Sony PSN hacking lawsuit thrown out by judge

PlayStation Network
No such thing as perfect security?

Sony has been cleared of charges of negligence, restitution, and unjust enrichment during the security breach of PlayStation Network last year.

A California district judge threw out the charges, saying "there is no such thing as perfect security."

The breach happened in April 2011, and saw personal data of more than 75 million customers compromised. Some were understandably annoyed, and filed court cases against Sony.

More than 75 million customers using Sony's PlayStation Network and Qriocity services had their data stolen when 10 of the company's servers in San Diego were hacked. Then another 25 million customer accounts of Sony Online Entertainment were compromised along with them.

Data breach

Data stolen included customer names, email addresses, billing addresses, passwords and phone numbers. But Sony claims customers' credit card information stayed safe.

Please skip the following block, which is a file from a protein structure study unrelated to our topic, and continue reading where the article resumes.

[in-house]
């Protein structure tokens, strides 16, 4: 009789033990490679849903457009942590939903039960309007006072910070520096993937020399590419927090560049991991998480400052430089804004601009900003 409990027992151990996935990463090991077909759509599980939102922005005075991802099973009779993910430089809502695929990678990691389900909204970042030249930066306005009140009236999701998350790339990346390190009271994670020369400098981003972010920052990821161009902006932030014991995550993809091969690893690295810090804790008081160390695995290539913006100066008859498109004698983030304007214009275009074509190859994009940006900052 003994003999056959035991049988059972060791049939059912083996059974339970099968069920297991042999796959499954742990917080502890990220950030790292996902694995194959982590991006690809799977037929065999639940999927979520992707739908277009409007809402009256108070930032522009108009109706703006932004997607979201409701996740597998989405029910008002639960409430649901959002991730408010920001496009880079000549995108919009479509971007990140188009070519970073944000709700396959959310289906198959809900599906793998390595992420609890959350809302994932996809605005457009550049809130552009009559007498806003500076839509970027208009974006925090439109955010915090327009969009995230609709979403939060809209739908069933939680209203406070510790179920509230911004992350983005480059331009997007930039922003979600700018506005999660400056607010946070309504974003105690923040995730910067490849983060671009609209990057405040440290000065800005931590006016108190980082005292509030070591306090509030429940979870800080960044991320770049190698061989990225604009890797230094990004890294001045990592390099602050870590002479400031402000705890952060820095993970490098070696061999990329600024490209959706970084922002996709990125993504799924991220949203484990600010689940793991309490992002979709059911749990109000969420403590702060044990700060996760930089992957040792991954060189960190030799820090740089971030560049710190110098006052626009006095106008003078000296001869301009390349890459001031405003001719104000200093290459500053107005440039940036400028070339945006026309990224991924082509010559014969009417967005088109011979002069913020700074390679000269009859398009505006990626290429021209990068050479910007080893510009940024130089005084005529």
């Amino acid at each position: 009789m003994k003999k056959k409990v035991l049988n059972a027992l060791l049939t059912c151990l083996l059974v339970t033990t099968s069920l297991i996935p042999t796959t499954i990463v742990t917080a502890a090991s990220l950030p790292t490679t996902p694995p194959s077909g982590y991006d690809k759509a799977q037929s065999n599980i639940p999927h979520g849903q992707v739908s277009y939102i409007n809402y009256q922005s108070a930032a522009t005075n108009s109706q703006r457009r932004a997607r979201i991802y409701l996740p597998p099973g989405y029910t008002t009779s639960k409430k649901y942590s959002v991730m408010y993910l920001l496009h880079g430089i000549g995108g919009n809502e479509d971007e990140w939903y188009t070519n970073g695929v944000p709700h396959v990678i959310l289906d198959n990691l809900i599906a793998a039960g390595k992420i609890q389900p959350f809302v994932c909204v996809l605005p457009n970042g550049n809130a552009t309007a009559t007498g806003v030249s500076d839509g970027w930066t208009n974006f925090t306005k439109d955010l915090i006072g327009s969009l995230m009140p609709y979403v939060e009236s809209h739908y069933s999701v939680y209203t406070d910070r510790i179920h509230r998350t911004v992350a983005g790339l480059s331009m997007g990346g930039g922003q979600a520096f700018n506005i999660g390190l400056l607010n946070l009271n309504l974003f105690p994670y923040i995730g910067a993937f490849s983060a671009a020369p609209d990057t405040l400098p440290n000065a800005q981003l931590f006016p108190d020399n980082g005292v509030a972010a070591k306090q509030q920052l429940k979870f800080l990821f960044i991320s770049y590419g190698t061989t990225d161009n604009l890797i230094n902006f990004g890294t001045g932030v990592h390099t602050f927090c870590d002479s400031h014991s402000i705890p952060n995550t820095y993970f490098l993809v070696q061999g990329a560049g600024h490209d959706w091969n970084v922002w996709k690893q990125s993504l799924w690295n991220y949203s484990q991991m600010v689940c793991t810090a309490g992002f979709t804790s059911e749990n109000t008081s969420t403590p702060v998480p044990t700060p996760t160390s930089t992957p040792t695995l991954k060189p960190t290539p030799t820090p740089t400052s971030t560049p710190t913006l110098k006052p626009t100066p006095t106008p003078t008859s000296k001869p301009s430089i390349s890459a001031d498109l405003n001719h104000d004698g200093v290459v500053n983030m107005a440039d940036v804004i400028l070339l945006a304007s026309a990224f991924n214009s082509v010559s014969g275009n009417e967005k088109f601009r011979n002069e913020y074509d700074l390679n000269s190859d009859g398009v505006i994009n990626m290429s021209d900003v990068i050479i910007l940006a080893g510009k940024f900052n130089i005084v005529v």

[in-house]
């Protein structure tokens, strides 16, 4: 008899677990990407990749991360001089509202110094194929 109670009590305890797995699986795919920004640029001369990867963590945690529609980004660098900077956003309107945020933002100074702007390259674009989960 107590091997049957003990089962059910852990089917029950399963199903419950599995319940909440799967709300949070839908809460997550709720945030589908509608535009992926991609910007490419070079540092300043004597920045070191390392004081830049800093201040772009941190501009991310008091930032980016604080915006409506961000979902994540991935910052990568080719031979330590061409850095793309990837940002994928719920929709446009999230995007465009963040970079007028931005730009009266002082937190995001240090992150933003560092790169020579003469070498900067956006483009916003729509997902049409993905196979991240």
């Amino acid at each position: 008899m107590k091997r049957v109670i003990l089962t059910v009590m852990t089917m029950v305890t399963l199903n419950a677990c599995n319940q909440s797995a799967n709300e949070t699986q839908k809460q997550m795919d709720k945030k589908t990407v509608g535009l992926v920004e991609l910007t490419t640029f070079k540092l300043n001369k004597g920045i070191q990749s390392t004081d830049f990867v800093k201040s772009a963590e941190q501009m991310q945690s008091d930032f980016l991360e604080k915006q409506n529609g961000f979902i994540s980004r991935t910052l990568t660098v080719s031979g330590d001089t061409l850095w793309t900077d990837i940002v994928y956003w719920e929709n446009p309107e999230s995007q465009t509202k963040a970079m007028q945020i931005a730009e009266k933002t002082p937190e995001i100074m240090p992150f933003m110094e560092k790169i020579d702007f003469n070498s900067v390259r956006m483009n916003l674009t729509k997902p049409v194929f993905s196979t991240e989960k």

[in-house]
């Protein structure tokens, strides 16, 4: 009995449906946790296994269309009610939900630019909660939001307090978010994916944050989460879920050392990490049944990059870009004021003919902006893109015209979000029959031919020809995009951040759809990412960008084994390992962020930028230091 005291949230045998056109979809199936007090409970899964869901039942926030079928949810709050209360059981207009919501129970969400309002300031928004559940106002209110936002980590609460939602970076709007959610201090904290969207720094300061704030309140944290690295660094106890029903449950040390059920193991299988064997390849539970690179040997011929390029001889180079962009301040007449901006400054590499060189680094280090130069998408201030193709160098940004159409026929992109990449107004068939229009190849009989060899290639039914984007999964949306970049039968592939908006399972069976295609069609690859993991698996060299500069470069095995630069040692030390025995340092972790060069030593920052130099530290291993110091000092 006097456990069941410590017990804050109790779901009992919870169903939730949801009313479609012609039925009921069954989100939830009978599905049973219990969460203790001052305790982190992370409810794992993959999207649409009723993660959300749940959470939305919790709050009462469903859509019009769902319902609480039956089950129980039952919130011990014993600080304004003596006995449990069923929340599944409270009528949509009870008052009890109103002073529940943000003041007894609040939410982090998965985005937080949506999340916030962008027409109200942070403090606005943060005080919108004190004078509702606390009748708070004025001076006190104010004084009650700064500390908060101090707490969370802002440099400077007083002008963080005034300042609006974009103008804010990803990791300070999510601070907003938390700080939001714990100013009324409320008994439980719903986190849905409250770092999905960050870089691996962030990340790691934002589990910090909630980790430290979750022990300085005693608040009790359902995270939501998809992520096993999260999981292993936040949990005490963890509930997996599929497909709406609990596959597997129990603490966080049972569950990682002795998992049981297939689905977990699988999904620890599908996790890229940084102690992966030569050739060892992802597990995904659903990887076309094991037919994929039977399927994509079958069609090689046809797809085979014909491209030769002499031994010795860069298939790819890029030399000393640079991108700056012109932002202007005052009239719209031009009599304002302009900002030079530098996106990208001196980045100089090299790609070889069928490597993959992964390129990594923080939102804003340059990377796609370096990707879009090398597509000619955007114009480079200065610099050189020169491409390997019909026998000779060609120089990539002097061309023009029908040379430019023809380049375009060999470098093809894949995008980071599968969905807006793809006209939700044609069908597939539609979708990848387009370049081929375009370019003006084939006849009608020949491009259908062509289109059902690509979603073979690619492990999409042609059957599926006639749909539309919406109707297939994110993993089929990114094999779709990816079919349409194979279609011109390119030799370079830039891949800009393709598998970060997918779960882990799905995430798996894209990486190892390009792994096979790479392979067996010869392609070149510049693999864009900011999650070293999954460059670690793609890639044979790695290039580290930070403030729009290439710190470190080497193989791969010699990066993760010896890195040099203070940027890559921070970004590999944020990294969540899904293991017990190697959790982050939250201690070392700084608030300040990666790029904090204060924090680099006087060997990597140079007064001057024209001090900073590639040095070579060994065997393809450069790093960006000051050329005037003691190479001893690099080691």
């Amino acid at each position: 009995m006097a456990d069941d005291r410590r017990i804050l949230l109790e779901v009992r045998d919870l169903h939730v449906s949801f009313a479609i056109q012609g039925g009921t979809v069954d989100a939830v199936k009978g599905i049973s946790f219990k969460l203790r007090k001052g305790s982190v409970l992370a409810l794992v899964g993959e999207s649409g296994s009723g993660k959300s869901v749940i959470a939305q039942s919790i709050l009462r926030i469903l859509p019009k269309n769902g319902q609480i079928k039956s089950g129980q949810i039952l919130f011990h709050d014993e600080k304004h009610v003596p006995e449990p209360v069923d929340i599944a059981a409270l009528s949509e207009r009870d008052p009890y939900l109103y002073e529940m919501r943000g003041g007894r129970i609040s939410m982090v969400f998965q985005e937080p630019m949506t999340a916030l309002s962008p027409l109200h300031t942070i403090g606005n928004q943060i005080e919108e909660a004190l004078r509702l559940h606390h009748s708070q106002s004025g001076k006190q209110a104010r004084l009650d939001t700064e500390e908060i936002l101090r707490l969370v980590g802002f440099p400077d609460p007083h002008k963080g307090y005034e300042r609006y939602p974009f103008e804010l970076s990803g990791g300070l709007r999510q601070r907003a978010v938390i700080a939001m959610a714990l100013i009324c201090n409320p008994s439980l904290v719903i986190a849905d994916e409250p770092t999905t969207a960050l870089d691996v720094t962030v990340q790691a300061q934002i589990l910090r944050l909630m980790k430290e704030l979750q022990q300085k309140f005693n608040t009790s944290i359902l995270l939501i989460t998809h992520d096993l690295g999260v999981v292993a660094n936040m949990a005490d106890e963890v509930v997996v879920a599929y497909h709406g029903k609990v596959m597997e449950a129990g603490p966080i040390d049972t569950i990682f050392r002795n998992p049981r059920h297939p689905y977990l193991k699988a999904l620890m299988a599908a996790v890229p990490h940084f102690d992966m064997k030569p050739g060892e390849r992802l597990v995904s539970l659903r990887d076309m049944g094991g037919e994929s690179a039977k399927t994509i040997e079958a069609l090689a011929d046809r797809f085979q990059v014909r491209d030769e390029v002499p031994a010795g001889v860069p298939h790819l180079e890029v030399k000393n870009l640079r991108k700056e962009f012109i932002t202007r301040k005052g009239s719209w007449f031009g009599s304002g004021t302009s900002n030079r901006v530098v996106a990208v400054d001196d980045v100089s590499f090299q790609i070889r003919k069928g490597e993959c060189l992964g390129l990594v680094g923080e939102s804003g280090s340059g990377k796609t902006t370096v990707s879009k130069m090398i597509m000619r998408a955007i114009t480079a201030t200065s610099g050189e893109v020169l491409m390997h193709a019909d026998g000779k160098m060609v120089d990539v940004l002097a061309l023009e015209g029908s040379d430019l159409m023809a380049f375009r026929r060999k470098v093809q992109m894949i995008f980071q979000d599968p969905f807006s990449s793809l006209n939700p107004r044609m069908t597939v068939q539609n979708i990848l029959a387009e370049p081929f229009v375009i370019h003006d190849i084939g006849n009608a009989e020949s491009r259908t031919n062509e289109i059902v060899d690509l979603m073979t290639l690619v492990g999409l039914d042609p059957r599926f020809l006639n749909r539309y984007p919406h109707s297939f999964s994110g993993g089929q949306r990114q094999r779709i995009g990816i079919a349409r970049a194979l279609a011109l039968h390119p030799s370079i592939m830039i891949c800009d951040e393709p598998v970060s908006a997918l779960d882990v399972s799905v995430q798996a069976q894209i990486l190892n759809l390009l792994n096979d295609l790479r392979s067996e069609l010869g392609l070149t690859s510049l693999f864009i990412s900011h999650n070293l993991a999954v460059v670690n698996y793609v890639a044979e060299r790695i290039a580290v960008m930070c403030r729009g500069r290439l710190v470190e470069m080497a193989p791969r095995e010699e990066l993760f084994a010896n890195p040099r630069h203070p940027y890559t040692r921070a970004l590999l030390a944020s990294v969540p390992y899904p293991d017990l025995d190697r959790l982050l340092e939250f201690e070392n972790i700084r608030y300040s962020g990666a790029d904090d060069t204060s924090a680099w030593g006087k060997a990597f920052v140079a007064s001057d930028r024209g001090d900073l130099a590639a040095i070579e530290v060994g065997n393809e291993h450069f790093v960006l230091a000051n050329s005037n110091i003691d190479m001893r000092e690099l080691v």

PlayStation Network and Qriocity were offline for almost a month while Sony struggled to get things back up and running.

The lawsuit alleged Sony "failed to follow basic industry-standard protocols to safeguard its customers' personal and financial information, thereby creating foreseeable harm and injury to the Plaintiff class."

But Battaglia ruled that the data was stolen by a "criminal intrusion of Sony's Network. Plaintiffs do not allege that Sony was in any way involved with the data breach."

Battaglia added: "There is no such thing as perfect security. We cannot ensure or warrant the security of any information transmitted to us."

Plaintiffs have until November 9 to file an amended complaint, if they wish.

With more and more data being stored online, fears for security have grown. Even Apple isn't immune to being hacked, after all.


Joe Svetlik

Joe has been writing about tech for 17 years, first on staff at T3 magazine, then in a freelance capacity for Stuff, The Sunday Times Travel Magazine, Men's Health, GQ, The Mirror, Trusted Reviews, TechRadar and many more (including What Hi-Fi?). His specialities include all things mobile, headphones and speakers that he can't justifying spending money on.